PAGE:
Today, the Court of Appeal for Ontario unanimously held that administrative segregation of any prisoner for more than 15 days is cruel and unusual treatment, contrary to s. 12 of the Charter of Rights and Freedoms. While Canadian Civil Liberties Association v Canada addressed federal legislation, the Court’s findings apply equally to the Ontario government.
The Ontario Human Rights Commission (OHRC) intervened in this matter, and the Court relied on the OHRC’s submissions in finding that the discretion of correctional authorities to limit the use of segregation is an insufficient safeguard against cruel and inhuman treatment. The Court found that “administrative segregation causes foreseeable and expected harm which may be permanent” and concluded that segregation beyond 15 days “outrages standards of decency.”
The Court further noted that, “In principle…those with mental illness should not be placed in administration segregation,” and found that a cap of 15 days would reduce the risk of harm to prisoners who suffer from mental health disabilities.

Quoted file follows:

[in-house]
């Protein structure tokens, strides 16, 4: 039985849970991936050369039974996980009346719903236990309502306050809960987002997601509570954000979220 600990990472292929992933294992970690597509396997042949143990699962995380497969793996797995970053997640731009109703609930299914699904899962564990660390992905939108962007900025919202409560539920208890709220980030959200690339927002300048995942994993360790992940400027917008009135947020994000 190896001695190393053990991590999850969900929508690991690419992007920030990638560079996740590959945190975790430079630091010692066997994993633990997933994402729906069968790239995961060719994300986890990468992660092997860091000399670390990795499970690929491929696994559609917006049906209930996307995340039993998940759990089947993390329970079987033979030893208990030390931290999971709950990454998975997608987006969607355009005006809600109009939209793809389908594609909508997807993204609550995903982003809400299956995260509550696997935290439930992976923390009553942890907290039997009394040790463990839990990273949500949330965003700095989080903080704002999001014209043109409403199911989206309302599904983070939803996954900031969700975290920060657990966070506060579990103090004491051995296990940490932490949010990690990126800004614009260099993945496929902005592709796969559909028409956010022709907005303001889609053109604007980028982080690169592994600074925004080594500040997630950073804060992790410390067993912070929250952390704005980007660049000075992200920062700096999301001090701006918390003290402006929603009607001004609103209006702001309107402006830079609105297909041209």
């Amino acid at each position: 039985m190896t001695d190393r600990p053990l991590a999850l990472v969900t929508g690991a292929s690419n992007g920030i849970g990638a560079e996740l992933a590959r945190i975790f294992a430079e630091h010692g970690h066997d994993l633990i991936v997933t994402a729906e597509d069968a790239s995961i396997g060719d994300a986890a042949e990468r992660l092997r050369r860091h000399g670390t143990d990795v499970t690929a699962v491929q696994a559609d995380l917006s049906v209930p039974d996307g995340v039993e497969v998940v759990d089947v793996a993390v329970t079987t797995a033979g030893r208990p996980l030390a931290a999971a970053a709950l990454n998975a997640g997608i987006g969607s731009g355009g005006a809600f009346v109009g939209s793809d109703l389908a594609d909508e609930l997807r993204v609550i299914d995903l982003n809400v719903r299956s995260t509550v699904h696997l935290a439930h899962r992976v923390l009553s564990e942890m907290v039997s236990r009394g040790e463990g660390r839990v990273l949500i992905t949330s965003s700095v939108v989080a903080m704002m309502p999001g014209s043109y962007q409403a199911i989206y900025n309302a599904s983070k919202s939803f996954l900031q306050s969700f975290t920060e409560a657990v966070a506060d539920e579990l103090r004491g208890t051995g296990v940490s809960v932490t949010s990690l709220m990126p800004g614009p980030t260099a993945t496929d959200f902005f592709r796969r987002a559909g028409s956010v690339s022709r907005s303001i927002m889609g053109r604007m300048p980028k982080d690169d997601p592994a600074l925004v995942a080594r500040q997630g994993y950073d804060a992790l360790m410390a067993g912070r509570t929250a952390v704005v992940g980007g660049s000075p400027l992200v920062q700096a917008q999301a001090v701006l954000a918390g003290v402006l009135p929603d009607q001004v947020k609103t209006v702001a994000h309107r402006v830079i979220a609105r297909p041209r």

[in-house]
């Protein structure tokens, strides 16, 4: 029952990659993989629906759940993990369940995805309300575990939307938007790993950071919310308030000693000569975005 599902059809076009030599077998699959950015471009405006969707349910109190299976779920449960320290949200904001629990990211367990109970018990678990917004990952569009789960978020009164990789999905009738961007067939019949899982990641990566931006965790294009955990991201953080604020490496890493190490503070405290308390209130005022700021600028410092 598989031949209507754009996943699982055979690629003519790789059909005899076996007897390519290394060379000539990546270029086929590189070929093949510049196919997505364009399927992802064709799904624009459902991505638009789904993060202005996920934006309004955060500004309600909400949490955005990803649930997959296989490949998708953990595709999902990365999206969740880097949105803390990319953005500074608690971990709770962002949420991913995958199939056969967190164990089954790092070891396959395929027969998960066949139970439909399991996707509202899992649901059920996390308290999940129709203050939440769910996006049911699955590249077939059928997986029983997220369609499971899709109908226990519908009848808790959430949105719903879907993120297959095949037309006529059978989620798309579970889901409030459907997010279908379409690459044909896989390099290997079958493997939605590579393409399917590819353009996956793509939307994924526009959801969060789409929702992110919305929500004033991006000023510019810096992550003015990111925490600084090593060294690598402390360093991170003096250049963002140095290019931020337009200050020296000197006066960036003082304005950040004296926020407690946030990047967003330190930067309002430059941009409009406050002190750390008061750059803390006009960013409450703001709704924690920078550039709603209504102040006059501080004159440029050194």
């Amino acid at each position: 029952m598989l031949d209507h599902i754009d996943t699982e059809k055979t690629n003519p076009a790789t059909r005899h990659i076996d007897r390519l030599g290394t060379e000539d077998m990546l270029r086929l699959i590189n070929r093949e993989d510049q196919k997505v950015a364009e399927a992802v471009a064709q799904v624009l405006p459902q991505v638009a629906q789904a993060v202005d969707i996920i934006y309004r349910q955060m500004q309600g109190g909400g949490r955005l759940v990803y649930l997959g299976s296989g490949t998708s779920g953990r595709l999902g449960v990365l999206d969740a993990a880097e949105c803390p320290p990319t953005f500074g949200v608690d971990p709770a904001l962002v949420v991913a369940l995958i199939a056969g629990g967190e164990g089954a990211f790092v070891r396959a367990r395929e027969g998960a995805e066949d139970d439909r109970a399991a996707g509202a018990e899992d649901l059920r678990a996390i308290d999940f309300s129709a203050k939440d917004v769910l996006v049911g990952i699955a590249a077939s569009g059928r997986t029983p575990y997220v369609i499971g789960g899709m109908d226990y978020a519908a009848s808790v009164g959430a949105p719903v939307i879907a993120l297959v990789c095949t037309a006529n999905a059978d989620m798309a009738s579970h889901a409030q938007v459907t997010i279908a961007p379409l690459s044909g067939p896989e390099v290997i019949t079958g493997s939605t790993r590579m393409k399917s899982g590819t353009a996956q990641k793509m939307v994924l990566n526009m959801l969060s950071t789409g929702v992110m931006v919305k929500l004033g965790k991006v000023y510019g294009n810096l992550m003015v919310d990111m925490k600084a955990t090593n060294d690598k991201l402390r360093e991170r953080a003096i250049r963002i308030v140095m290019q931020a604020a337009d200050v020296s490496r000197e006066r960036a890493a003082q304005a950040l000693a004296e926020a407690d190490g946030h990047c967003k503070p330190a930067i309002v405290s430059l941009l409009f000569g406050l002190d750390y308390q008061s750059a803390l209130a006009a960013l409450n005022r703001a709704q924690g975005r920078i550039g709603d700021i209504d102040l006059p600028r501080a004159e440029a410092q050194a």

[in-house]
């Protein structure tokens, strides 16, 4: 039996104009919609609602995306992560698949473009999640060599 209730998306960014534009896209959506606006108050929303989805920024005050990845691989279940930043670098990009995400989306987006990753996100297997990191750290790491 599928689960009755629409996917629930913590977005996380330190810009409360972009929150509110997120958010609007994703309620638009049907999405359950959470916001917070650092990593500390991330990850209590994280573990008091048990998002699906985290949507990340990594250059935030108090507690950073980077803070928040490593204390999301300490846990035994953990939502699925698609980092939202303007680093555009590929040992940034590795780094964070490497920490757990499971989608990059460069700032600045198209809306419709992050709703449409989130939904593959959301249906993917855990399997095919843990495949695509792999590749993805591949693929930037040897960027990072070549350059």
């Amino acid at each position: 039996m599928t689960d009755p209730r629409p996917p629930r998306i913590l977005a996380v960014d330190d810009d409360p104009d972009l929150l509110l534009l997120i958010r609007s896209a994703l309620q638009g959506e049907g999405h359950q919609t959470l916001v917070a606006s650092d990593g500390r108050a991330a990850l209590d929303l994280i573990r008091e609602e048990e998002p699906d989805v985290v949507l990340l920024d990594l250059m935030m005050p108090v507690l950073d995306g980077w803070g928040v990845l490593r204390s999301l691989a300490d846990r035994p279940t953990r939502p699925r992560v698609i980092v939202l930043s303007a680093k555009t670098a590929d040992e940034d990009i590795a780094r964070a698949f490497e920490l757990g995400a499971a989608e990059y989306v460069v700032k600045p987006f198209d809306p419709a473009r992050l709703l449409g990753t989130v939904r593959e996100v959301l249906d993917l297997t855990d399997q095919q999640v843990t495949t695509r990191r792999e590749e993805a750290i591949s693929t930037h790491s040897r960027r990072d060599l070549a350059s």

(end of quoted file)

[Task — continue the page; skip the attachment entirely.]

Prisoners in Ontario suffer the same harms from segregation (i.e. solitary confinement) as people in federal institutions. The latest Ontario data shows that in April and May 2018 alone, at least 778 placements exceeded 15 days in provincial correctional institutions.
“Solitary confinement is cruel and inhuman treatment. It causes harm to prisoners whether they are held in a federal penitentiary or a provincial institution,” said OHRC Chief Commissioner Renu Mandhane. “Ontario’s constitutional obligations require it to implement a 15-day hard cap on solitary confinement.”
Communications & Issues Management
Ontario Human Rights Commission/Commission ontarienne des droits de la personne